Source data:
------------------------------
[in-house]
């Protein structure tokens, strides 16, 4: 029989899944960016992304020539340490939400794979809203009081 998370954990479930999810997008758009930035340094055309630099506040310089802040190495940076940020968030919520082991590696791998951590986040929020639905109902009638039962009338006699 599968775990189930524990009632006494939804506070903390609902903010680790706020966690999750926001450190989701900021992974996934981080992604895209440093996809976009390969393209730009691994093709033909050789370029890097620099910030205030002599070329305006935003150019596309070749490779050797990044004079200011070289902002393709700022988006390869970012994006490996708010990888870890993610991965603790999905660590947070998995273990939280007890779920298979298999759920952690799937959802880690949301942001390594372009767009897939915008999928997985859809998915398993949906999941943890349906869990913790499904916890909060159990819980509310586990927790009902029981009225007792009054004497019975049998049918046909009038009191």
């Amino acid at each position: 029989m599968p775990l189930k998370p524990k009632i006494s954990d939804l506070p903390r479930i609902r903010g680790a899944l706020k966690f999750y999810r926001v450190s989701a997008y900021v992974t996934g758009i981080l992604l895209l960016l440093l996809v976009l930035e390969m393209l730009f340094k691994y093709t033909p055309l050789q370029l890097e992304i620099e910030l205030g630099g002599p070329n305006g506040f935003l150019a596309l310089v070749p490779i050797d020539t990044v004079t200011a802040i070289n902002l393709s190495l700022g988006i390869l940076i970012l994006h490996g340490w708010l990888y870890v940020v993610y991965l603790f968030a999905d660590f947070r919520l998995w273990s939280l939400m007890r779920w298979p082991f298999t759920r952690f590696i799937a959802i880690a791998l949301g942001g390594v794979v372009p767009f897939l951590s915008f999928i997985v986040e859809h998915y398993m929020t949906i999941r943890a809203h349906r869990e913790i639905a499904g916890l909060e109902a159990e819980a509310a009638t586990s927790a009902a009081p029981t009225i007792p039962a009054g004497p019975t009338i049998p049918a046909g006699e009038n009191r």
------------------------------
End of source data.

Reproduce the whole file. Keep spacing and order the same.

[in-house]
């Protein structure tokens, strides 16, 4: 029989899944960016992304020539340490939400794979809203009081 998370954990479930999810997008758009930035340094055309630099506040310089802040190495940076940020968030919520082991590696791998951590986040929020639905109902009638039962009338006699 599968775990189930524990009632006494939804506070903390609902903010680790706020966690999750926001450190989701900021992974996934981080992604895209440093996809976009390969393209730009691994093709033909050789370029890097620099910030205030002599070329305006935003150019596309070749490779050797990044004079200011070289902002393709700022988006390869970012994006490996708010990888870890993610991965603790999905660590947070998995273990939280007890779920298979298999759920952690799937959802880690949301942001390594372009767009897939915008999928997985859809998915398993949906999941943890349906869990913790499904916890909060159990819980509310586990927790009902029981009225007792009054004497019975049998049918046909009038009191």
């Amino acid at each position: 029989m599968p775990l189930k998370p524990k009632i006494s954990d939804l506070p903390r479930i609902r903010g680790a899944l706020k966690f999750y999810r926001v450190s989701a997008y900021v992974t996934g758009i981080l992604l895209l960016l440093l996809v976009l930035e390969m393209l730009f340094k691994y093709t033909p055309l050789q370029l890097e992304i620099e910030l205030g630099g002599p070329n305006g506040f935003l150019a596309l310089v070749p490779i050797d020539t990044v004079t200011a802040i070289n902002l393709s190495l700022g988006i390869l940076i970012l994006h490996g340490w708010l990888y870890v940020v993610y991965l603790f968030a999905d660590f947070r919520l998995w273990s939280l939400m007890r779920w298979p082991f298999t759920r952690f590696i799937a959802i880690a791998l949301g942001g390594v794979v372009p767009f897939l951590s915008f999928i997985v986040e859809h998915y398993m929020t949906i999941r943890a809203h349906r869990e913790i639905a499904g916890l909060e109902a159990e819980a509310a009638t586990s927790a009902a009081p029981t009225i007792p039962a009054g004497p019975t009338i049998p049918a046909g006699e009038n009191r």